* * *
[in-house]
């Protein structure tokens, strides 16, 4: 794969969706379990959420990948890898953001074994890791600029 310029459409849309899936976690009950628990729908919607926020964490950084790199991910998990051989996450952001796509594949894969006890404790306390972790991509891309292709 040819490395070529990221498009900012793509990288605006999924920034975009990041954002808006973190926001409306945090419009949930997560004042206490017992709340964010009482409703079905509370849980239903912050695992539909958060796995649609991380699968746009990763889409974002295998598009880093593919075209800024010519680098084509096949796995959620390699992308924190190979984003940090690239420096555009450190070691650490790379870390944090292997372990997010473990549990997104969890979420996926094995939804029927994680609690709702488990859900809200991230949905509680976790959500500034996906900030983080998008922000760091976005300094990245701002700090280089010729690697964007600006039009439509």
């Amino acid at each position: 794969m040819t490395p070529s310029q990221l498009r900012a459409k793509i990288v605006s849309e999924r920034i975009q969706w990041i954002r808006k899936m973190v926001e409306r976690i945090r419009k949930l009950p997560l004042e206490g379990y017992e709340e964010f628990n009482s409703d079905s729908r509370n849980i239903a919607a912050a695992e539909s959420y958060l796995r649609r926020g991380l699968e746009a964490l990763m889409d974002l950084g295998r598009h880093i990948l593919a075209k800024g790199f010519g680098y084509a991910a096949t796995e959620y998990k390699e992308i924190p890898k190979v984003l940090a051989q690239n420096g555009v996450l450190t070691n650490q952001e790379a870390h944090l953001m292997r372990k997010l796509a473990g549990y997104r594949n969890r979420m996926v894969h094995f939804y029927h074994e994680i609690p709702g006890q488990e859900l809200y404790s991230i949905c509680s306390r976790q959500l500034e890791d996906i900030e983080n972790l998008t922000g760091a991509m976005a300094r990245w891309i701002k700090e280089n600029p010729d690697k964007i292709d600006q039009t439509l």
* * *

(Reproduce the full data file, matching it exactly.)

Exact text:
[in-house]
């Protein structure tokens, strides 16, 4: 794969969706379990959420990948890898953001074994890791600029 310029459409849309899936976690009950628990729908919607926020964490950084790199991910998990051989996450952001796509594949894969006890404790306390972790991509891309292709 040819490395070529990221498009900012793509990288605006999924920034975009990041954002808006973190926001409306945090419009949930997560004042206490017992709340964010009482409703079905509370849980239903912050695992539909958060796995649609991380699968746009990763889409974002295998598009880093593919075209800024010519680098084509096949796995959620390699992308924190190979984003940090690239420096555009450190070691650490790379870390944090292997372990997010473990549990997104969890979420996926094995939804029927994680609690709702488990859900809200991230949905509680976790959500500034996906900030983080998008922000760091976005300094990245701002700090280089010729690697964007600006039009439509």
């Amino acid at each position: 794969m040819t490395p070529s310029q990221l498009r900012a459409k793509i990288v605006s849309e999924r920034i975009q969706w990041i954002r808006k899936m973190v926001e409306r976690i945090r419009k949930l009950p997560l004042e206490g379990y017992e709340e964010f628990n009482s409703d079905s729908r509370n849980i239903a919607a912050a695992e539909s959420y958060l796995r649609r926020g991380l699968e746009a964490l990763m889409d974002l950084g295998r598009h880093i990948l593919a075209k800024g790199f010519g680098y084509a991910a096949t796995e959620y998990k390699e992308i924190p890898k190979v984003l940090a051989q690239n420096g555009v996450l450190t070691n650490q952001e790379a870390h944090l953001m292997r372990k997010l796509a473990g549990y997104r594949n969890r979420m996926v894969h094995f939804y029927h074994e994680i609690p709702g006890q488990e859900l809200y404790s991230i949905c509680s306390r976790q959500l500034e890791d996906i900030e983080n972790l998008t922000g760091a991509m976005a300094r990245w891309i701002k700090e280089n600029p010729d690697k964007i292709d600006q039009t439509l």